Investment Approach

 

Market Timing

Every investor wants to buy low and sell high. Let's quote a famous assumption: "The smartest and luckiest Canadian investor would have bought stocks in the ‘60s, switched into real estate in the ‘70s, bought gold bullion in 1979, then GICs in 1980, switched back into stocks in 1982, bought some real estate in 1985, sold it in 1989, and then concentrate on picking and holding stocks until the bond market rally in 2000. And all the above as much as possible in an RRSP."

If he/she is doing exactly what the above suggests, a one dollar investment in 1960 would turn out to be $36,000 in today's money. However, none of us was that smart and lucky. On the contrary, we are always caught in the wrong time of the market, and finding on the hindsight that we were actually buying high and selling low.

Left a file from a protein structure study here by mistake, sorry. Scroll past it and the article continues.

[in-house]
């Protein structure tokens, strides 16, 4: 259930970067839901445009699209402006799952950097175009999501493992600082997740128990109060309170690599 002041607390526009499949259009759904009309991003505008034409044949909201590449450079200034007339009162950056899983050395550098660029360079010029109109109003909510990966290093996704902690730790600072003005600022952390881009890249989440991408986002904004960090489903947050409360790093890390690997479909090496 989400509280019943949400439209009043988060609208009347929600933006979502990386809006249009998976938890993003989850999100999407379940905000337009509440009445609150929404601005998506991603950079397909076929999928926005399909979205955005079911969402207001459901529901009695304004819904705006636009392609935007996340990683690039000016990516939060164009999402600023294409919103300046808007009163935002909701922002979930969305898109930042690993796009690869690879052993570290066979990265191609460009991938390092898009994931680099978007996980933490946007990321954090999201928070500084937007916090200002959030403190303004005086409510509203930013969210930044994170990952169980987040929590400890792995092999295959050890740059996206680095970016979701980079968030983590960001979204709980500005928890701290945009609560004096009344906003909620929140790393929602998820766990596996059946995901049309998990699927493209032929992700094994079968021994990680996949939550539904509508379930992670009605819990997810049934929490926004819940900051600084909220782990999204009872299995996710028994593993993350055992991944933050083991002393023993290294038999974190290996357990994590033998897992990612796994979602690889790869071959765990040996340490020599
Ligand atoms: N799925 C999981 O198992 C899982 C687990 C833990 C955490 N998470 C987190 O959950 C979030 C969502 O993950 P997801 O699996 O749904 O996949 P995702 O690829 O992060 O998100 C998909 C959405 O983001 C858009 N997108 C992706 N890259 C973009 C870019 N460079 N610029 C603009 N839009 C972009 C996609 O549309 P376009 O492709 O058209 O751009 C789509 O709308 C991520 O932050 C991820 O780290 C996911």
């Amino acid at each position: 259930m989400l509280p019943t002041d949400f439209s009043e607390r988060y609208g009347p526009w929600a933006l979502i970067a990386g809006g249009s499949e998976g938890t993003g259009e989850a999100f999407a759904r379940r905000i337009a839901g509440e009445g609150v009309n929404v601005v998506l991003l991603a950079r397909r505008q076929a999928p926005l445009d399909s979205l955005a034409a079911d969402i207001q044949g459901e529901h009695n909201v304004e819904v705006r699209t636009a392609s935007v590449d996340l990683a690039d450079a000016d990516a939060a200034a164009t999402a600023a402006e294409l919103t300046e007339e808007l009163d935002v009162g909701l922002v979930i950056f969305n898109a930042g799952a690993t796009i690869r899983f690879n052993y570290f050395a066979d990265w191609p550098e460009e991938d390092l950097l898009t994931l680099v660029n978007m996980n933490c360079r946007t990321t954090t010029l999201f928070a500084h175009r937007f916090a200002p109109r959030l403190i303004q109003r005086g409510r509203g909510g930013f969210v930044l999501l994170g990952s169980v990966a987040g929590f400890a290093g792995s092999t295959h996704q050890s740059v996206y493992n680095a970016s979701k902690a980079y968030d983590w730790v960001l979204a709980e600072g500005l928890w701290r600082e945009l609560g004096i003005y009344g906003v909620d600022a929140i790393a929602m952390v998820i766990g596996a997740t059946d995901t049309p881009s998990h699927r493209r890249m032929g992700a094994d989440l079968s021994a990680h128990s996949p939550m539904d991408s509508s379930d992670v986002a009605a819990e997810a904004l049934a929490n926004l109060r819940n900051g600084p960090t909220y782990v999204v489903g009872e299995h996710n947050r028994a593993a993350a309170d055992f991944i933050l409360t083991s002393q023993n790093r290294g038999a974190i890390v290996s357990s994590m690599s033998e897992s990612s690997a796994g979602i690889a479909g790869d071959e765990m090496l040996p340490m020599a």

There are all kinds of tools and analysis claiming that they can help the investors to find the right time to buy. However, there are evidence showing that asset mix decision accounts for 80% return of the portfolio, which means the timing of purchase only affect 20% of the return of the market.

Dollar Cost Average (DCA)

Dollar cost averaging (DCA) is building on the opposite idea of timing the market. As mentioned earlier, people are always trying to time the market, and always time it wrong. Dollar Cost Averaging is to purchase a equal dollar amounts of a given investment on a regular basis, for example, you set up a pre-authorized account with your bank to purchase $100 mutual fund every month.

Dollar cost averaging is an efficient way to invest in products fluctuate in price. You buy more units when the price is low, and fewer units when the price is high. It remains one of the best ways for investors to defend the bad markets.

The following 3 scenarios is based on the assumption that investment tends to go up in the long run, the end result is DCA wins.

DRIP is a very good way of exploring the Dollar costing averaging approach at very low cost, and very good long term return.

Buy and Hold – keep transaction fee and capital gains to minimum, stuck with poor investment choice

 

 

About Us | Site Map | Privacy Policy | Contact Us | ©2008-2018 Factofmoney.com